What they’re doing: “Major cost savings through a variety of sustainability strategies; support for community-based climate ambassadors; advocacy at state and national levels for climate/renewable energy and energy efficiency policies; building resilience into infrastructure in Florida hospital in the face of climate threats,” according to Gary Cohen, president and founder of Health Care Without Harm, a non-profit organization that seeks to reduce the environmental impacts of health care.

Climate goal: To become carbon neutral by 2027.

In some ways, Cleveland Clinic’s goal to become carbon neutral by 2027 is more measured than other large hospital systems. Jon Utech, senior director of the Office for a Healthy Environment at Cleveland Clinic, attributes this lag to geography, as some states incentivize renewable energy while others don’t.

But even without the incentives, Cleveland Clinic, an international system of 19 hospitals headquartered in Ohio, has managed to build a comprehensive strategy to address climate change. The hospital’s sustainability team, made up of seven people with expertise in energy, waste, water, climate, purchasing, community, sustainable food, green building, and healthy chemicals, has found myriad ways to improve the organization’s carbon footprint, from turning off lights when rooms aren’t in use, to “green” procurement of hospital supplies, to rethinking building design. Everything has been on the table, even a climate resiliency initiative to plant trees.

“We’re a group run by doctors,” says Utech. “So, to get these energy programs, we have physician-champions who help us highlight the importance of this work because ultimately we relate this work to our patient care. When we use less energy, we create less pollution, which makes the patients and communities that we serve healthier. We link this energy efficiency work to patient health, and that helps get people on board with what we’re doing.”

Changing out the lightbulbs

A relatively simple climate-friendly change was to install LED lights in new construction and retrofit older buildings. Since lighting makes up one-sixth of Cleveland Clinic’s energy footprint organization-wide, it was a small adjustment with major impact. The group estimates that installing more than 500,000 new bulbs in hospitals, family health centers, and administrative spaces has resulted in a 4% reduction in the organization’s carbon footprint.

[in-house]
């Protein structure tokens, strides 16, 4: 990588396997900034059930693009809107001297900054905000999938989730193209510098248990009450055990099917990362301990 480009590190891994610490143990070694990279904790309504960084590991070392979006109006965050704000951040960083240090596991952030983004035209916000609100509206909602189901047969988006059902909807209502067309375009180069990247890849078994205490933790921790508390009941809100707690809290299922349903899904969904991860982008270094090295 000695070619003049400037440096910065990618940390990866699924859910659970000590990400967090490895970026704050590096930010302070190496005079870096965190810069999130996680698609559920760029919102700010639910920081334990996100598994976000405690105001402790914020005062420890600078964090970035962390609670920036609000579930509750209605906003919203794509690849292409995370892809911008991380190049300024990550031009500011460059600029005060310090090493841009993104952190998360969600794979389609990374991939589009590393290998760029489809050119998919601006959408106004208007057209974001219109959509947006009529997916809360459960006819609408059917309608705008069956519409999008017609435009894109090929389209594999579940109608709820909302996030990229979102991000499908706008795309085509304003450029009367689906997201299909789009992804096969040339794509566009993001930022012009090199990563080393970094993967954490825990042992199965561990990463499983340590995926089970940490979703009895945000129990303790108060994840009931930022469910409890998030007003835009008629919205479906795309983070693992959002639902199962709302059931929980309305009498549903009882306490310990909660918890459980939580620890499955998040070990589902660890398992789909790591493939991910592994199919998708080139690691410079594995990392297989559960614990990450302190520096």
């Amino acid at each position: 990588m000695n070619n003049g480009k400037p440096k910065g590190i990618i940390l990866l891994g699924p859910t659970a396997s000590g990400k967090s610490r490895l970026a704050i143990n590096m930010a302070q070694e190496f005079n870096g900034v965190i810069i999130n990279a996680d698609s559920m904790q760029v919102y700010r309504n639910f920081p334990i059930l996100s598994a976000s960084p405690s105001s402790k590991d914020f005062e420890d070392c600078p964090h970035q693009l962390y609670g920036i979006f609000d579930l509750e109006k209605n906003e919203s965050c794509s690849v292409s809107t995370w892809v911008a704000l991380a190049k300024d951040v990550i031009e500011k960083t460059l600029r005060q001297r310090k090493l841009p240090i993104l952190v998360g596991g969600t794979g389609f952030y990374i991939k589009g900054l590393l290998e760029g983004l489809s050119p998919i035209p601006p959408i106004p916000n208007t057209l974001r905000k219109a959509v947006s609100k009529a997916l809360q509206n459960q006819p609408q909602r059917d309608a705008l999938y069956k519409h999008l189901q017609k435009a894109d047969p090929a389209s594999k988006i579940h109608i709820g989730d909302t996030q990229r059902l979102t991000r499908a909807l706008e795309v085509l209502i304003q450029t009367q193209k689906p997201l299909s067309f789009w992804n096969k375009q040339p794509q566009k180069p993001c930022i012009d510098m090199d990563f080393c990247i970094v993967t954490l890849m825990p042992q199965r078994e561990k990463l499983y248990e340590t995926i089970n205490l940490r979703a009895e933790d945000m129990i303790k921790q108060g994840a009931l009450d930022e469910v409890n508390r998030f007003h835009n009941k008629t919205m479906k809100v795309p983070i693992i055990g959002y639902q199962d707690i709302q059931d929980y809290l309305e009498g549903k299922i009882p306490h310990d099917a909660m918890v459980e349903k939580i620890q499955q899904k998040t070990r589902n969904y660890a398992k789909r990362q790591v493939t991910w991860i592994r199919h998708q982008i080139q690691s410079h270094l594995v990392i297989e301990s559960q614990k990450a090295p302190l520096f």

Across the campuses, temperatures were reset and building equipment optimized. Such changes saved the organization US$362,000 a year in utility bills while reducing annual energy consumption by more than 1.5 million kilowatt hours—the greenhouse gas equivalent of removing 236 passenger vehicles from the road for one year.

“We’re down 26% in carbon emissions total and down 33% when you track that on a per square foot basis, which is the amount of carbon per square footage of buildings that we operate,” says Utech.

Greener operating rooms

A big energy hog in any hospital is the operating room (OR). According to Practice Greenhealth, ORs consume between three to six times more energy per square foot than elsewhere in a hospital, thanks to energy-intensive surgical lighting systems and a high number of required air changes per hour. Strict temperature and humidity regulations also require energy-intensive air systems. (In addition to using lots of energy, ORs also produce more than 30% of a facility’s waste, says Practice Greenhealth).

With 215 operating rooms across the Cleveland Clinic health system (there are 86 operating rooms just on the main campus alone), it was obvious that big OR-specific changes were needed. Cleveland Clinic dropped the number of hourly air changes in its ORs from 35 an hour whether the OR was in use or not, to 20 when the OR is in use and just 6 when the room is unoccupied. This one simple change resulted in U.S. $2 million in energy savings annually.